Gartner Research

Leading an Effective Global IT Organization

Published: 01 December 2009

ID: G00173497

Analyst(s): Ellen Kitzis , Mary Mesaglio

Summary

More enterprises are asking IT to lead the journey to a global optimum operating model. To ensure IT success in this role, CIOs must consider where and how to make decisions in a global context, what and how much to standardize, and where to locate resources.

Table Of Contents
  • Overview

Foreword

Executive Summary

  • There are multiple routes to the global optimum operating model
  • Find your optimum: Where and how to make decisions
  • Find your optimum: What and how much to standardize
  • Find your optimum: Where to locate the resources/work

There are multiple routes to the global optimum operating model

  • Global business is not one-size-fits-all
  • More enterprises are asking IT to lead the journey to globalization
  • Choose the optimum global IT model based on intrinsic, rather than accidental, differences
  • The optimum operating model involves multiple trade-offs
  • The trend is clearly toward a more centralized operating model for global IT

Find your optimum: Where and how to make decisions

  • Determine what is driving your business to globalize or localize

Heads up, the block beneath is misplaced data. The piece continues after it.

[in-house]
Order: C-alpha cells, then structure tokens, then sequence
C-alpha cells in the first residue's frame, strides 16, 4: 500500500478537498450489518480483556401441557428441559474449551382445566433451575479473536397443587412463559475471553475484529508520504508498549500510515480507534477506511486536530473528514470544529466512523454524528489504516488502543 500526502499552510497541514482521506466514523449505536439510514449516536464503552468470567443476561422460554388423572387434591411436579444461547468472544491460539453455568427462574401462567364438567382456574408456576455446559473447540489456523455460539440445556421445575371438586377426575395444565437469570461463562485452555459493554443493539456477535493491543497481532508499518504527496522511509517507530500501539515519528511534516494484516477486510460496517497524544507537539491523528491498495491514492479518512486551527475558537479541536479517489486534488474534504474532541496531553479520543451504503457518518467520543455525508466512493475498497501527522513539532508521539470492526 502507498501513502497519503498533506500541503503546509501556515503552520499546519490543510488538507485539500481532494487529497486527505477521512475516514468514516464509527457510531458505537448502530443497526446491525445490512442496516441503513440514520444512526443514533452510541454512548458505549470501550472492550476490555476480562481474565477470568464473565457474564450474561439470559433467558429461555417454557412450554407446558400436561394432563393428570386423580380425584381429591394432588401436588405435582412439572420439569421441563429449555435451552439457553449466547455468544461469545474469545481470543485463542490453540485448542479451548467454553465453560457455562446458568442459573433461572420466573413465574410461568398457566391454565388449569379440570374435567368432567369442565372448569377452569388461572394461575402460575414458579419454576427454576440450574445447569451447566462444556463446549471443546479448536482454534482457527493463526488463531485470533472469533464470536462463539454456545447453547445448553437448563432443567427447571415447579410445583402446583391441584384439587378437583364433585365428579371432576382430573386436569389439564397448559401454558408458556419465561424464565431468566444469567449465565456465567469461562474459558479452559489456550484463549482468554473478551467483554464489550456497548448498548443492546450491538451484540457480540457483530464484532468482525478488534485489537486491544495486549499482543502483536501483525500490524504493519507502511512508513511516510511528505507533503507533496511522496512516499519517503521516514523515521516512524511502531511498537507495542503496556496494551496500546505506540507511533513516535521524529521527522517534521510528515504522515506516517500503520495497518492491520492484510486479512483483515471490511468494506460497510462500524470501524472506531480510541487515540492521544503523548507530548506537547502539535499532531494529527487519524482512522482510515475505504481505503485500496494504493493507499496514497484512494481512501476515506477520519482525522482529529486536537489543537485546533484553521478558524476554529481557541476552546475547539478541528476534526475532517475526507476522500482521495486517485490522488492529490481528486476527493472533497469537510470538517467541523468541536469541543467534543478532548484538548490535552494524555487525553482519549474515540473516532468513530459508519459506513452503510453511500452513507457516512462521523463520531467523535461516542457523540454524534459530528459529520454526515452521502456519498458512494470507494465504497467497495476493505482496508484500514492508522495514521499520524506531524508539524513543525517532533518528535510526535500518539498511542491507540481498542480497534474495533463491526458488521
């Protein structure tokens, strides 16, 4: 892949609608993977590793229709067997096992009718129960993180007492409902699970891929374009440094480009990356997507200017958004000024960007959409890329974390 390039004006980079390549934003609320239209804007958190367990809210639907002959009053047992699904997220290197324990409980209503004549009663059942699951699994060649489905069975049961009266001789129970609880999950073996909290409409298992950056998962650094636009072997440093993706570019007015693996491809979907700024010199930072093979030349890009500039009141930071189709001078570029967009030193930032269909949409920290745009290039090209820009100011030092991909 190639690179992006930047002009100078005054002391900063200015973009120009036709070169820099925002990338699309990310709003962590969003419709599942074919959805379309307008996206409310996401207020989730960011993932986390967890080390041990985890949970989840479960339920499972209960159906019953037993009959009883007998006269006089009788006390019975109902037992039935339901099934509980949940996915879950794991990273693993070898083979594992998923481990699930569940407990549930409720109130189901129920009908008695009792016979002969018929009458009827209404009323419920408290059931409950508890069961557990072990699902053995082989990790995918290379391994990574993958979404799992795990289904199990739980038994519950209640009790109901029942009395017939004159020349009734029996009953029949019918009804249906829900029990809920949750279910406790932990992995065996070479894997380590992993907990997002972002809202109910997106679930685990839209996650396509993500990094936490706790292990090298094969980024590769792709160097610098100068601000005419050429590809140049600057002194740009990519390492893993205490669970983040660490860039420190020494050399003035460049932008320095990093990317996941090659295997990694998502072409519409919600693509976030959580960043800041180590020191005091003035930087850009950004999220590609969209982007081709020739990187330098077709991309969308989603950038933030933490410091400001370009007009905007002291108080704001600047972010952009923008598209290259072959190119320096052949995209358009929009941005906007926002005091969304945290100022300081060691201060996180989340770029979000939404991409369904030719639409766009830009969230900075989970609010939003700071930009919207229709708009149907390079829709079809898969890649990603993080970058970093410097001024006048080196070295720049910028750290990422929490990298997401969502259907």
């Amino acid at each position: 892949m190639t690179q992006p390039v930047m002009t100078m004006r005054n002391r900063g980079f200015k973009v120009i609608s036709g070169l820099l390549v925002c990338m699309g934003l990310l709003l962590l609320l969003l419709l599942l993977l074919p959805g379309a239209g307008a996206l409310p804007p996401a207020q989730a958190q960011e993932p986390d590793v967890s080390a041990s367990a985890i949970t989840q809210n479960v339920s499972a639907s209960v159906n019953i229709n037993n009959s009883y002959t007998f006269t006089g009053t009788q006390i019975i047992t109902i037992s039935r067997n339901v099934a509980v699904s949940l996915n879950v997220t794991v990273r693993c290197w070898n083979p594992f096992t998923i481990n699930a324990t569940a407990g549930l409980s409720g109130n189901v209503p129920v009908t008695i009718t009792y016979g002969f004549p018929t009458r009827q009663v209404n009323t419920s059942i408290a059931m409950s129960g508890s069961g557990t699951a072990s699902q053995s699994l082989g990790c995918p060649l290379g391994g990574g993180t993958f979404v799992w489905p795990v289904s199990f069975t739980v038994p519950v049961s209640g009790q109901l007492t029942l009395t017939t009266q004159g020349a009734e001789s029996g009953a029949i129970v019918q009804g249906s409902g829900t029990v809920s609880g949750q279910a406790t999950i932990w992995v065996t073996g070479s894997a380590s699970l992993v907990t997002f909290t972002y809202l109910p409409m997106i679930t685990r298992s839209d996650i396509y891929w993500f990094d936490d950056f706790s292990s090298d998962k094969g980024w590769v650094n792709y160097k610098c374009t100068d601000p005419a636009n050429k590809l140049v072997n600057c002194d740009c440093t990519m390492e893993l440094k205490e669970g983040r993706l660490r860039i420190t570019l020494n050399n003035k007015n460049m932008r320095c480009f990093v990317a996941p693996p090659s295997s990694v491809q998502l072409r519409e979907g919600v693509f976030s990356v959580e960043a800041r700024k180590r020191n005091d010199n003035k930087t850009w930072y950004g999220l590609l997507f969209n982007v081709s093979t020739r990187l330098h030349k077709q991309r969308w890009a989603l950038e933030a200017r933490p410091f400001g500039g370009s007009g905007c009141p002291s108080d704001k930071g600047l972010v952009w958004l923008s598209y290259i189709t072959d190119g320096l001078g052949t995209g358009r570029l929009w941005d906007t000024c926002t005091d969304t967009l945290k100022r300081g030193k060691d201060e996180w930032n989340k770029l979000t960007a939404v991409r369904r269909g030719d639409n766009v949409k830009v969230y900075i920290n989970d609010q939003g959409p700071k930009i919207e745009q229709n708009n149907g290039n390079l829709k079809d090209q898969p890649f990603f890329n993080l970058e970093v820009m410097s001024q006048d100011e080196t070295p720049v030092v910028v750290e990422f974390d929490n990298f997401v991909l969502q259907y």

• For the major components of the IT operating model, determine who decides what
  • Understand that clarity is more important than type in mature governance

Find your optimum: What and how much to standardize

  • Defining a commodity is often the biggest point of contention
  • The more centralized the model, the greater the number of commodities
  • Global differentiating processes should also be standardized

Find your optimum: Where to locate the resources/work

  • Decide where the work should be done
  • Decide where to locate resources/work
  • Locate the work in the geography best suited to deliver it
  • Create vibrant global peer networks
  • Pursue a third avenue in the centralize-vs.-decentralize debate
  • Assess your readiness for the transition to a new operating model
  • Conclusion

Appendix: Case Studies

  • ArcelorMittal—Federated IT to match a federated business
  • Department for International Development, U.K.—Centralized IT for a highly multilocal enterprise
  • Mahindra Group—Mature governance and IT credibility sustain an effective federated model
  • Microsoft—Six degrees of freedom between local and global decisions
  • Unilever—Turning geographic reach to advantage

Further Reading

  • Gartner Executive Programs reports
  • Core research
  • Books
  • Articles

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